Finally, the Assembly discusses what they think should happen.
Everyday people will deal with the consequences of climate change, so everyday people should decide how we respond.
People are more likely to trust a program or process that has been developed with citizen involvement. Citizen participation gives legitimacy to the solutions offered. Prioritizing community involvement speeds up the process of implementing environmental policies, from building solar farms and transmission lines, to creating more resilient coastline.
With no campaigning, no lobbying, and no backdoor influence by special interests, there is no way to stack the deck. Furthermore, a Citizen’s Assembly allows participants to hear directly from the relevant experts, public actors, and civil society groups about the solutions they propose, thereby considering all significant recommendations in an even-handed way.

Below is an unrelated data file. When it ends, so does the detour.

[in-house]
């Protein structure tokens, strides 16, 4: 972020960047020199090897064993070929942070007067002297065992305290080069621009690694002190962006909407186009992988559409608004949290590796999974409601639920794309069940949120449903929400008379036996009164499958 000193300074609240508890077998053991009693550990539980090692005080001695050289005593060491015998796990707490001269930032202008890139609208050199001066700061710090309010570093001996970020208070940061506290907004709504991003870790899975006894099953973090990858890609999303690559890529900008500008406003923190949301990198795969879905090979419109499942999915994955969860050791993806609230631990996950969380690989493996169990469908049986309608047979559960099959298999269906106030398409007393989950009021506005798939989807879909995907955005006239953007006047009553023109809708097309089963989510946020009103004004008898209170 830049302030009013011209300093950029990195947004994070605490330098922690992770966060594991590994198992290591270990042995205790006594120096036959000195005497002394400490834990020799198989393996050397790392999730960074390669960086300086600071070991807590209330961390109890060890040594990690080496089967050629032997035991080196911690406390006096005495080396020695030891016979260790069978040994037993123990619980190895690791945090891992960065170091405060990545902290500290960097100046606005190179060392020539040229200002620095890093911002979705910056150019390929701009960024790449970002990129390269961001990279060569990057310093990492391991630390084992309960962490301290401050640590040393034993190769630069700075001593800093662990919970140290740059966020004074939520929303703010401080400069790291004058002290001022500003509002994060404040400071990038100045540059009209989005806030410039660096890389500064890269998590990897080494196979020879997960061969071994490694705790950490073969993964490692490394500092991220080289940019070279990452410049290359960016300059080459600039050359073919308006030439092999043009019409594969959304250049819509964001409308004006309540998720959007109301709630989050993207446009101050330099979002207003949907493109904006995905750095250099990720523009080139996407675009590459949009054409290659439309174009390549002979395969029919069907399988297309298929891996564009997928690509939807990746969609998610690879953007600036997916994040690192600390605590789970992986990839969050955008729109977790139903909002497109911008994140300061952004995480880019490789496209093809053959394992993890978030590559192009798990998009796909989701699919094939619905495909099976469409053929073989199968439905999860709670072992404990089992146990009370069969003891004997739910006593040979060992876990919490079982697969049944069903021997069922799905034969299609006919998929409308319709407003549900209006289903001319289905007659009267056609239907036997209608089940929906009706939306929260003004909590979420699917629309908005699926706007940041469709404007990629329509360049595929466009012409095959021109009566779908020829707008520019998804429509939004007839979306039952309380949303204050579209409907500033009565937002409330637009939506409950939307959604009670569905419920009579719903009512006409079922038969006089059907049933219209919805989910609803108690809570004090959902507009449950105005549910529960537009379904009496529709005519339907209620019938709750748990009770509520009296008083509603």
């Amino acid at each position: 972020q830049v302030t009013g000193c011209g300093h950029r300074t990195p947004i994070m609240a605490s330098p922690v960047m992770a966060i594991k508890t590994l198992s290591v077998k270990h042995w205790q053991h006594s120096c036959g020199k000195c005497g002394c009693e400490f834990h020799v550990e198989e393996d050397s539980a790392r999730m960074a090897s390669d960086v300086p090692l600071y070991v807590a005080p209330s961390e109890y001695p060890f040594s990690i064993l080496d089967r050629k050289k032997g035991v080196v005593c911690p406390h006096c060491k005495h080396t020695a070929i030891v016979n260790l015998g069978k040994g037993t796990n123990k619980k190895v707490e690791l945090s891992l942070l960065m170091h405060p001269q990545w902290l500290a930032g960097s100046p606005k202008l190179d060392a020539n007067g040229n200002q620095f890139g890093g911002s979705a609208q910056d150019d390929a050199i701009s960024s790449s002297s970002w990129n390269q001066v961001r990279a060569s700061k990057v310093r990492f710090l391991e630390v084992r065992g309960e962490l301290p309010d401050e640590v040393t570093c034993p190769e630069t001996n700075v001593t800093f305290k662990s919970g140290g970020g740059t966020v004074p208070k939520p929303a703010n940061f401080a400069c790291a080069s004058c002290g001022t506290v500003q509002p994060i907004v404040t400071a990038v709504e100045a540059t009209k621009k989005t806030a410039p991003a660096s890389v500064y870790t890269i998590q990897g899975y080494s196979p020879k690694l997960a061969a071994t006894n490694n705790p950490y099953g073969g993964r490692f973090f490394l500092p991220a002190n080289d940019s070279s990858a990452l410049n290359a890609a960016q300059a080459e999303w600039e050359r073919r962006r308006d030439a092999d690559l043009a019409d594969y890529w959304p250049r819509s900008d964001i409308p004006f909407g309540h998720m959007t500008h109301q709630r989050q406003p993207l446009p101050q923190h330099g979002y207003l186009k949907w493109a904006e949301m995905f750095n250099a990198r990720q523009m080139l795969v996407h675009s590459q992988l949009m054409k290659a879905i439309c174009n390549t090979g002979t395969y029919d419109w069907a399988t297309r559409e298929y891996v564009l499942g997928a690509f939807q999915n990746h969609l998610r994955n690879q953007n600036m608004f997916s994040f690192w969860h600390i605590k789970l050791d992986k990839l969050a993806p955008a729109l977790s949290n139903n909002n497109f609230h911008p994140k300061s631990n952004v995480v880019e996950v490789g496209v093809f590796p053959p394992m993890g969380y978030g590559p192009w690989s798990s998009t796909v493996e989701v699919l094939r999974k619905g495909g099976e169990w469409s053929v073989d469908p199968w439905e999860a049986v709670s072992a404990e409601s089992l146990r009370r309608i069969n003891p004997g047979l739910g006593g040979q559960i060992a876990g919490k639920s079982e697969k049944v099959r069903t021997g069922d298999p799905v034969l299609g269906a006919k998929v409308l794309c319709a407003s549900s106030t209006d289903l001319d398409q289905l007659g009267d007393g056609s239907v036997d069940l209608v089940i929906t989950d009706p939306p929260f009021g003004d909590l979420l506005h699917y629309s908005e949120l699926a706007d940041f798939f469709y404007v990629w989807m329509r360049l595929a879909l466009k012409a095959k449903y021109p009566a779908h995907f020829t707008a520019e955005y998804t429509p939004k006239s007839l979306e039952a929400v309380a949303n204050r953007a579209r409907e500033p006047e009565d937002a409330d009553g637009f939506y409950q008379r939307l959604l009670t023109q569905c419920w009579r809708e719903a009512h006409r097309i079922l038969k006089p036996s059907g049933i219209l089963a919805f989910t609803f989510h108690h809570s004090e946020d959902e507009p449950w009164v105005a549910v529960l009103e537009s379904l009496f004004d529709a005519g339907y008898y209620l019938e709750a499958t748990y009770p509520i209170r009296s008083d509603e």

How we respond to the issue of climate is a topic particularly well-suited for a Citizens’ Assembly, because of:
1) the climate problem’s breadth and complex interconnectedness with other societal issues,
2) the necessity for active public consent, and
3) climate change’s politically polarizing nature.
Breadth, depth, and intersectionality.
A Citizens’ Assembly allows for a full and comprehensive examination of the issue. Because of the cascading effects of climate impacts and the far-reaching implications of decarbonization, this feature of a Citizens’ Assembly is crucial for considering the climate emergency.
Rather than one issue, climate change is best thought of as an era: something that will happen to the whole of our society, deepening and exacerbating all existing social problems, as well as creating new ones. This is why climate change is often referred to as a “threat multiplier”—responding to the climate problem requires consideration of nearly every other facet of society.